We first define the general notion of IEDs for complex eigenvalues, and then compute the first few IEDs approximately by truncating a so-called Fredholm determinant expansion to the first few terms. It was already observed in Ref. [13] for that this is a very good approximation. For large values of the parameter , where is the volume, we are able to derive all IEDs in closed form [14]. We use these exact results as a consistency check of the Fredholm determinant expansion. Our results are then compared to the lattice data of Ref. [9], in which the overlap Dirac operator for was constructed. This operator has good chiral properties (it satisfies a Ginsparg-Wilson relation, has an exact lattice chiral symmetry and exact zero modes, and satisfies the index theorem), which is essential for the present work. The same operator is obtained if a chemical potential is introduced in the domain-wall fermion formalism in the limit of infinite extent of the fifth dimension [15]. Due to the sign problem at , the lattice analysis in Ref. [9] was restricted to the quenched case, and this restriction on the lattice data applies to this work as well.

2 Individual eigenvalue distributions for complex eigenvalues

Consider an operator with a finite number of complex eigenvalues, distributed according to a joint probability distribution which is symmetric in all its arguments. We also assume a symmetry and only consider the upper half-plane . The partition function is then given by , and the spectral density correlation functions are defined as

(2.0)

Now consider any one-parameter family of mutually non-intersecting closed contours which cover . For fixed , is the boundary of a set . Let us parametrize the contour as with . We then define the -th eigenvalue distribution as the probability that eigenvalues are inside , one is at the point on the boundary , and the remaining are in the complement ,

(2.0)

Note that the eigenvalue ordering is induced by the entire contour family. The play the role of generalized polar coordinates. In the following, the argument of will be suppressed. It is possible [14] to express all through the densities Eq. (2). In particular, for the distribution of the first eigenvalue one obtains

(2.0)

One can show that the integrated distributions are normalized as , where is the range of , and is the Jacobian of the transformation from to . The proof is similar to that for real eigenvalues [13]. We emphasize that in this framework the choice of the contour family becomes part of the definition of the quantities we measure (i.e., the ’s). Different contour families in general lead to different ’s. However, one relation always holds trivially, namely .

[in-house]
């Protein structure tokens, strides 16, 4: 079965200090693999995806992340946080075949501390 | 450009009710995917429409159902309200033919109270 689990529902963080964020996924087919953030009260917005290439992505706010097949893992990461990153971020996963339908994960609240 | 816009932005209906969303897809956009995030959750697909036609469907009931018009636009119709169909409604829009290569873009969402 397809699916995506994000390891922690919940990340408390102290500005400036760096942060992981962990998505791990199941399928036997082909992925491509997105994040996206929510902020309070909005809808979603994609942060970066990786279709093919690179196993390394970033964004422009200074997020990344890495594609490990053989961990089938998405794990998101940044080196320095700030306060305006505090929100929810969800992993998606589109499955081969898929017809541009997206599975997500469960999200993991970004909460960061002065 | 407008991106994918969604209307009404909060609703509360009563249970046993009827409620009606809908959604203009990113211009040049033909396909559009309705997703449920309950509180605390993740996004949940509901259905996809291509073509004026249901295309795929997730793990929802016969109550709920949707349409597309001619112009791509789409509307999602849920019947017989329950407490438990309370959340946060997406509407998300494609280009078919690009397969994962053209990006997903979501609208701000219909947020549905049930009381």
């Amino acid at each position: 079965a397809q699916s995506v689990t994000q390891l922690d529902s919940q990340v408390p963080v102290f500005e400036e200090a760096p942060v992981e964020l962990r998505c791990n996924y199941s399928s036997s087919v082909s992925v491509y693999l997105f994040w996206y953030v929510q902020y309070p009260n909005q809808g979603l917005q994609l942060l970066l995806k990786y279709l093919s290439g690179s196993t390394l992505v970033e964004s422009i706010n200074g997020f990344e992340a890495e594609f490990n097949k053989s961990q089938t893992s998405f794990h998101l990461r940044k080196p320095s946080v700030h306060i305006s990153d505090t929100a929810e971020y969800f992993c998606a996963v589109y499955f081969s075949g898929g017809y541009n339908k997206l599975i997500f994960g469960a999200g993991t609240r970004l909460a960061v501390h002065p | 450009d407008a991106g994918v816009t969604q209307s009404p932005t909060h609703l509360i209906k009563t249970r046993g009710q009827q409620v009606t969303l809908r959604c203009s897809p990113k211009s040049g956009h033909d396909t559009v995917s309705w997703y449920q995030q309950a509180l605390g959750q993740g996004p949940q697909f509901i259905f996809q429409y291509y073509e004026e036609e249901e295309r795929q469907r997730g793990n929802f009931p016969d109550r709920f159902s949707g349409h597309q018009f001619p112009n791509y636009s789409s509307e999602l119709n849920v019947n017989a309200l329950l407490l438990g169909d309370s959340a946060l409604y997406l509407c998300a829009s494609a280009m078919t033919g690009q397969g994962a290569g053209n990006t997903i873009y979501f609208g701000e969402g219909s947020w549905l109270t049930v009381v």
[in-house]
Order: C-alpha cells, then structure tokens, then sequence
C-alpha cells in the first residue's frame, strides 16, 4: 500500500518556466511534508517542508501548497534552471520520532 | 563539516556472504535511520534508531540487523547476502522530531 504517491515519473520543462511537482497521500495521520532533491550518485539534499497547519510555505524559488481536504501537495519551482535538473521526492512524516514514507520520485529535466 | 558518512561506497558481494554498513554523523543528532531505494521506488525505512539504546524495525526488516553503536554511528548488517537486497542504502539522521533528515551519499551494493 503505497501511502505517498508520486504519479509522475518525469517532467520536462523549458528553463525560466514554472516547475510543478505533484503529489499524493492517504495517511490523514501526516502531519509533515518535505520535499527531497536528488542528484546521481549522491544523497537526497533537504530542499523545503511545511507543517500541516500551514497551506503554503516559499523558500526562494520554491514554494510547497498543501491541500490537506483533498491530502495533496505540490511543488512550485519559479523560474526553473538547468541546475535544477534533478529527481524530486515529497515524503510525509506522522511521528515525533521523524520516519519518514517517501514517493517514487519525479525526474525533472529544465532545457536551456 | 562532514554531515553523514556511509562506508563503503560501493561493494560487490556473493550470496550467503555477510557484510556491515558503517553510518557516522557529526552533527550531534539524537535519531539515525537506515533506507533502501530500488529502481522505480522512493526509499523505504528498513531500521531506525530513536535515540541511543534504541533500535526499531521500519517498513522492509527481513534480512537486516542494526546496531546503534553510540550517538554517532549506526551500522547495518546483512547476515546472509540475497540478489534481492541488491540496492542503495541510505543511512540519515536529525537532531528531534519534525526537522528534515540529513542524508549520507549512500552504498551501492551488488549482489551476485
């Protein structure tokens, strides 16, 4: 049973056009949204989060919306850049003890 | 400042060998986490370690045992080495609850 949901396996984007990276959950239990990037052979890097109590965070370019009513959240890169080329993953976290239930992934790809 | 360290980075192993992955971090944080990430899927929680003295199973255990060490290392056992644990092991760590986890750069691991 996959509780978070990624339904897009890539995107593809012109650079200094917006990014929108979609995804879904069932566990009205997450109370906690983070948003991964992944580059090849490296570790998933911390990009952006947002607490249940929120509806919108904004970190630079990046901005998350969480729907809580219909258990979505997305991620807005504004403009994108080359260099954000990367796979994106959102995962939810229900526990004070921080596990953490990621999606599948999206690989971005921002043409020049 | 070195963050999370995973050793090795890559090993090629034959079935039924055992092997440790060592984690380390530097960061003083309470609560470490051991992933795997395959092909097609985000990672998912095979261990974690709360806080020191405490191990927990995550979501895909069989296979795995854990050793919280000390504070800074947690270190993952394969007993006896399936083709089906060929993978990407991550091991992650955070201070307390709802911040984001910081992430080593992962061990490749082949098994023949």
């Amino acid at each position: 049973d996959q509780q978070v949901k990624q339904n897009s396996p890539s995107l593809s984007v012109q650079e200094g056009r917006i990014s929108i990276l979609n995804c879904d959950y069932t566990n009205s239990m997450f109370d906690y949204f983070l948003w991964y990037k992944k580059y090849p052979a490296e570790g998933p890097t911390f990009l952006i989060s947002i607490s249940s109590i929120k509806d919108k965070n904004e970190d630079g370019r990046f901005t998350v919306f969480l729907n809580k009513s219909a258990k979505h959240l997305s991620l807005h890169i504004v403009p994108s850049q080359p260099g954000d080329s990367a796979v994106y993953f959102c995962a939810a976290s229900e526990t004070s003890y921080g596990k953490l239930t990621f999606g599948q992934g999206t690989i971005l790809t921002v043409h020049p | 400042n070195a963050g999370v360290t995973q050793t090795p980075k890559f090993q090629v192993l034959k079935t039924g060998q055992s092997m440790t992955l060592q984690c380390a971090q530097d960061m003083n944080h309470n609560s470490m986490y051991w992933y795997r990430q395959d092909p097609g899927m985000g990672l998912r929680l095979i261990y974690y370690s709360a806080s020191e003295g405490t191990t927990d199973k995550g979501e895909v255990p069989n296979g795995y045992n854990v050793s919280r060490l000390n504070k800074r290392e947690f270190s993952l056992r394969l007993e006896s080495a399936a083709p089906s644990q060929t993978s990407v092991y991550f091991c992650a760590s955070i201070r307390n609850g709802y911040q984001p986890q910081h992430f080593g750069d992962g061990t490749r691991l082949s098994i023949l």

3 RMT predictions

The partition function of the matrix model we use [4] reads

(3.0)

Here, and are complex matrices with no further symmetries, is the topological charge, the are the masses of flavors of dynamical quarks, and is the chemical potential in the matrix model. In the large- limit this model describes QCD in the -regime. All density correlation functions of this model follow from the kernel of bi-orthogonal polynomials with respect to the weight

(3.0)

where (and below) are modified Bessel functions, according to

(3.0)

We rescale the parameters of the model such that the parameters , , and stay finite in the large- limit. The scaling of these parameters in terms of the LECs of chPT is given in parentheses. In the quenched case, the microscopic kernel is given by [4]

(3.0)

and the microscopic spectral density follows as .

Approximate computations for arbitrary

Figure 1: Top: Microscopic density (left) and distributions (middle) and (right) of the first and second eigenvalue for an elliptic family of parametrized as on , all for and . Bottom: Counterparts for . Left: Density. Middle: Density (dashed/blue), exact (solid/green), and approximate (dotted/red). Right: Density (long dashes/blue), exact (short dashes/purple), exact (solid/green), and approximate (dotted/red). The deviations of the approximate and from the exact results are an artifact of the truncation of the Fredholm determinant expansion.

In order to obtain the distribution , we use Eq. (2) and substitute the densities from Eqs. (3) and (3). Similar formulas can be written down for other ’s. For practical purposes, we truncate the (so-called Fredholm determinant) expansion in Eq. (2) to the first three terms and the corresponding expansion for to the first two terms. The density and the distributions and of the first and second eigenvalue are shown in Fig. 1, together with their counterparts in the case. For exact results are available [3] which facilitate a detailed comparison. As for [13], we see that the expansion converges rapidly. Higher-order terms merely assure that remains zero for large .